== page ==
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The Saga Continues: CMS Further Delays Enforcement of Medicare Enrollment Requirements for Prescribers of Part D Drugs Print E-mail
Written by   
Thursday, 11 June 2015 00:00

The Centers for Medicare & Medicaid Services (CMS) on June 1, 2015, published its "Medicare Part D Prescriber Enrollment Requirement Update" (Update). The Update further delays-until June 1, 2016-enforcement of the regulatory requirement that health care professionals eligible to enroll in the Medicare Program (referred to herein as eligible to be a Medicare Prescriber) either enroll or opt out in order for drugs they prescribe to be covered under Medicare Part D. Besides providing additional time for prescribers to comply with the enrollment requirement, the Update also provides guidance for Part D Plan Sponsors (Sponsors), their pharmacy benefit managers (PBMs), and contracted pharmacies concerning how to alert prescribers to the enrollment requirement. The Update also explains Sponsors' obligations to verify that Part D claims contain an active and valid prescriber National Provider Identifier (NPI), as well as to issue notices to affected members.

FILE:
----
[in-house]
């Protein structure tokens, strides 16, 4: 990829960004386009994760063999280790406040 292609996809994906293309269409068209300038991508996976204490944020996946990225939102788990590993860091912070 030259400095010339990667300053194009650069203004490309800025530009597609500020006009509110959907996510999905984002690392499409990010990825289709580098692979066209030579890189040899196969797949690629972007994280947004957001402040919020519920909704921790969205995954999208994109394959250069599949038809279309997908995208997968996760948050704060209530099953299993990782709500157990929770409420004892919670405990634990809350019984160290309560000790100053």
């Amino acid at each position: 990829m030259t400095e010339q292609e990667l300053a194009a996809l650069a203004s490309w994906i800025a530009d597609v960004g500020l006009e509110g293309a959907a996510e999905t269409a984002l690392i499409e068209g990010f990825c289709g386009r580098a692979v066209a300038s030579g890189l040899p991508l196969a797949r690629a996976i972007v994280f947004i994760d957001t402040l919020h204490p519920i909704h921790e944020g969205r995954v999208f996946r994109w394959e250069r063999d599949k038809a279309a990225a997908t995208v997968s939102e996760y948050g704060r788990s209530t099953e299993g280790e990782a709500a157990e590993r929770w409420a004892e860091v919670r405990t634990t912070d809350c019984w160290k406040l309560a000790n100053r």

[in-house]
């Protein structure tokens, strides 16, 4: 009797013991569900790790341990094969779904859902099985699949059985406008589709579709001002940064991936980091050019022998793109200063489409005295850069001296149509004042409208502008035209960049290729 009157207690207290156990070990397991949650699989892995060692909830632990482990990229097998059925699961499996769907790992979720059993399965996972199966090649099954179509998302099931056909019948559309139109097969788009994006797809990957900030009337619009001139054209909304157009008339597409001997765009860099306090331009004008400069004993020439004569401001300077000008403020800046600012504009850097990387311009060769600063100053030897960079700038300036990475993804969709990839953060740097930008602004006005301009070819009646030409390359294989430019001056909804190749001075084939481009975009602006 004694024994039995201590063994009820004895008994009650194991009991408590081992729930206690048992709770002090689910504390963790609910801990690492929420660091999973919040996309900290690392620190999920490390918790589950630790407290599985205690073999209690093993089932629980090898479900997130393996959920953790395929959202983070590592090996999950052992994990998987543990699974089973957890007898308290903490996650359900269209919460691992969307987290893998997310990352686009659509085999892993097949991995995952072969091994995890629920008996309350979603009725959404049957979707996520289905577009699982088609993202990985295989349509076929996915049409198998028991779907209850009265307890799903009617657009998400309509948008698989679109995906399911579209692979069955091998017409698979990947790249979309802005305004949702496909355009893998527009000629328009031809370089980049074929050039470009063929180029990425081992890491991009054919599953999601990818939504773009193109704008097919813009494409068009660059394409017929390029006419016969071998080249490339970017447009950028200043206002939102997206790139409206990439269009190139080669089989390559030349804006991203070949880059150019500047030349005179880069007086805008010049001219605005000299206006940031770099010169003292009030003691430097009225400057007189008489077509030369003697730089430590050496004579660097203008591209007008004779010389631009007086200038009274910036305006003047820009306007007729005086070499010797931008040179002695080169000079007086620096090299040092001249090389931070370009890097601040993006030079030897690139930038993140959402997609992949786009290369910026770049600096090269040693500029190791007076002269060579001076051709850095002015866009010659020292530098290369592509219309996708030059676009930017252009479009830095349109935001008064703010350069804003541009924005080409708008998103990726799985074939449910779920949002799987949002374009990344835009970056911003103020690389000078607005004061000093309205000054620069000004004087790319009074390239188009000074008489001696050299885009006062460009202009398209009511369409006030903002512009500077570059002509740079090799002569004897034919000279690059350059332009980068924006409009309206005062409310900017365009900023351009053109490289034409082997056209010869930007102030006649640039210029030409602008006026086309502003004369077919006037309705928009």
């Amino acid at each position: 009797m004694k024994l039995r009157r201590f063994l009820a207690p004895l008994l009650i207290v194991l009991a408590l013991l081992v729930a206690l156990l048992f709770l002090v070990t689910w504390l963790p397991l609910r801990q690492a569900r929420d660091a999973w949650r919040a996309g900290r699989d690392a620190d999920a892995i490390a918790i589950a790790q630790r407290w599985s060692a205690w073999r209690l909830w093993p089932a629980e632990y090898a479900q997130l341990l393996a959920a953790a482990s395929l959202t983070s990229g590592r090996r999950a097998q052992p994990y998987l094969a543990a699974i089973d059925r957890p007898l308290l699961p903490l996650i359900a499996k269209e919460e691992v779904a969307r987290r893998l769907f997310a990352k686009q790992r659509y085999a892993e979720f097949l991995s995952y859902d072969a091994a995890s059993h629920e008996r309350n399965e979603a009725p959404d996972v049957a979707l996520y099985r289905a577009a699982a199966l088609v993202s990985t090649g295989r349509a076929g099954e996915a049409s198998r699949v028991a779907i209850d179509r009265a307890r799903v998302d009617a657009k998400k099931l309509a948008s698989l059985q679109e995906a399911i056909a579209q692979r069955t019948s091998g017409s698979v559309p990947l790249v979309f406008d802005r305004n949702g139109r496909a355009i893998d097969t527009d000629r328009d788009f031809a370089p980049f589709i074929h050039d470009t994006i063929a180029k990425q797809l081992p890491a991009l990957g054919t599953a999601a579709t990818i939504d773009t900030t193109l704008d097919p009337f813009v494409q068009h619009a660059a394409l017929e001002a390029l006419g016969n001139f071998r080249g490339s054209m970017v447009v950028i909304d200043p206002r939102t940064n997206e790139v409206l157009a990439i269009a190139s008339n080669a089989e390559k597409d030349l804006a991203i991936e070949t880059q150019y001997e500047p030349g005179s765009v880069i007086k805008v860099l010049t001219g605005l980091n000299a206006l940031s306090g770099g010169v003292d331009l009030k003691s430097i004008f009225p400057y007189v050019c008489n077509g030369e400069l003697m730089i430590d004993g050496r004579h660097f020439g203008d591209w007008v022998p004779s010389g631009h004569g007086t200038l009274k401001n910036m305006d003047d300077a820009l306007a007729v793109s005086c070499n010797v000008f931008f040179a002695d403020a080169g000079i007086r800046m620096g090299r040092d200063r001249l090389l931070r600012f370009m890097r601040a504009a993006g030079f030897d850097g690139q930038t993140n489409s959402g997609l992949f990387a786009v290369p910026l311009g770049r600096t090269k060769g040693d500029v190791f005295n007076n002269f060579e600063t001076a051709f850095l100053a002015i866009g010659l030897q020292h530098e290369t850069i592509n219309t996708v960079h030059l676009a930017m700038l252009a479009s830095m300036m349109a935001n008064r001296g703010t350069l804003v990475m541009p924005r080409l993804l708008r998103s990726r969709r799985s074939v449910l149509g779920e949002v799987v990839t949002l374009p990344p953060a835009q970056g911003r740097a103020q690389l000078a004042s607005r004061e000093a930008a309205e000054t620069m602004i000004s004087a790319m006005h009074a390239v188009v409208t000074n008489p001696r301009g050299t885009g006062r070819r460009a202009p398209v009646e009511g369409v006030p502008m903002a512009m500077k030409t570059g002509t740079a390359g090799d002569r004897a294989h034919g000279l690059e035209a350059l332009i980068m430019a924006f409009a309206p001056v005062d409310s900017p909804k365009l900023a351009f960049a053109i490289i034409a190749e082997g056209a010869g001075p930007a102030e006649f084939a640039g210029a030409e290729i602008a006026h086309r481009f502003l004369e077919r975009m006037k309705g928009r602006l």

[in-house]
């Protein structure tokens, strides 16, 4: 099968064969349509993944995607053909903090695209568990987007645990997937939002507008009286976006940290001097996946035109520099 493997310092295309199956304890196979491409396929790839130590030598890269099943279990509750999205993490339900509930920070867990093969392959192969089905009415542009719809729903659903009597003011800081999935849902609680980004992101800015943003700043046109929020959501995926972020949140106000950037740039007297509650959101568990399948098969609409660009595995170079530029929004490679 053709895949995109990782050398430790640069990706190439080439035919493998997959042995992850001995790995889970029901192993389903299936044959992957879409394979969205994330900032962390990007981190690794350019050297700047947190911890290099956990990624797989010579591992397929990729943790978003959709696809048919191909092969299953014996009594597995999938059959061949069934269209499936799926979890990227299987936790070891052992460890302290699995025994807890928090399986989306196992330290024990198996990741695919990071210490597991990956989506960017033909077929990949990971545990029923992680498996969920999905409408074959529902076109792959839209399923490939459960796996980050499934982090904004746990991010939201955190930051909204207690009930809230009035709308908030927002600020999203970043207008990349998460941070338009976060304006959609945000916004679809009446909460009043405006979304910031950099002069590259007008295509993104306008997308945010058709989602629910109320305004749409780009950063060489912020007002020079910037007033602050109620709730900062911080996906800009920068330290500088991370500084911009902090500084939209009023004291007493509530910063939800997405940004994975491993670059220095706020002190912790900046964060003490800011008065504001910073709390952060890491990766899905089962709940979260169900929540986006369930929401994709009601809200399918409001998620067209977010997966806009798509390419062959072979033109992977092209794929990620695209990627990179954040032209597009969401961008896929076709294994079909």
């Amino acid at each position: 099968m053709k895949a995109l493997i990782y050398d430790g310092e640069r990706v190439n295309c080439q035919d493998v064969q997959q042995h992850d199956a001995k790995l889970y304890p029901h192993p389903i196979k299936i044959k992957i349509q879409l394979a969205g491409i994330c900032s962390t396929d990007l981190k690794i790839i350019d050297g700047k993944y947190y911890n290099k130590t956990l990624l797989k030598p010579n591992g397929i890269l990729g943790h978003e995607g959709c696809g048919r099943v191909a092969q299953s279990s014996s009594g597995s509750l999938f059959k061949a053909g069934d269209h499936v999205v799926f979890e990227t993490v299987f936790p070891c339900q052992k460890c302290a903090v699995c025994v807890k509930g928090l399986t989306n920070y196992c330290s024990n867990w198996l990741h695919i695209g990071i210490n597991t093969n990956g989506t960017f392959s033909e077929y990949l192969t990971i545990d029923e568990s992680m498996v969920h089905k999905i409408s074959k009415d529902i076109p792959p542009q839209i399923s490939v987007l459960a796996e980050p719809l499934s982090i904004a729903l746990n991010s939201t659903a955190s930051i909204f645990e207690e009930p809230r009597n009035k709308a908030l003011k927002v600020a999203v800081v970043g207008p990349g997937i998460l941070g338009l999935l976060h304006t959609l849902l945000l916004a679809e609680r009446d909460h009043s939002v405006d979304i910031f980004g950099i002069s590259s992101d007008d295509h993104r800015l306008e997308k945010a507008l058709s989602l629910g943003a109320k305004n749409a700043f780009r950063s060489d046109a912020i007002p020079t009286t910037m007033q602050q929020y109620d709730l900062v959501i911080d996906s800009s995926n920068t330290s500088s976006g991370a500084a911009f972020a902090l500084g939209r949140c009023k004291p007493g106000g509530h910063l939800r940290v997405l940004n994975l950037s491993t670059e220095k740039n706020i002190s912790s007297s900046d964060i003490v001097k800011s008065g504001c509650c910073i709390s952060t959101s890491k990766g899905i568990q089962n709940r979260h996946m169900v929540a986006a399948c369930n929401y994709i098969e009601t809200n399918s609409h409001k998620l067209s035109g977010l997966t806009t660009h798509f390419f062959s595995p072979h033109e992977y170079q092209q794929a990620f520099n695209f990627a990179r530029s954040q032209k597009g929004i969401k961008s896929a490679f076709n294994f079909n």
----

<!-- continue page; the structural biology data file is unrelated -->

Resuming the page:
Prescriber Enrollment Requirement Finalized in May 2014 Final Rule and Modified by the Interim Final Rule

In May 2014, CMS promulgated a final rule finalizing the requirement that Sponsors reject (or direct their PBMs to reject) a pharmacy claim or member reimbursement request for a Part D drug if (i) the claim does not contain the prescriber's active and valid NPI, or (ii) the physician or eligible professional, as the terms are defined in the Social Security Act, is neither enrolled in Medicare nor has a valid opt-out affidavit on file.

On May 6, 2015, CMS published an interim final rule with comment period (Interim Rule) requiring prescribers of Part D drugs to become Medicare Prescribers by January 1, 2016.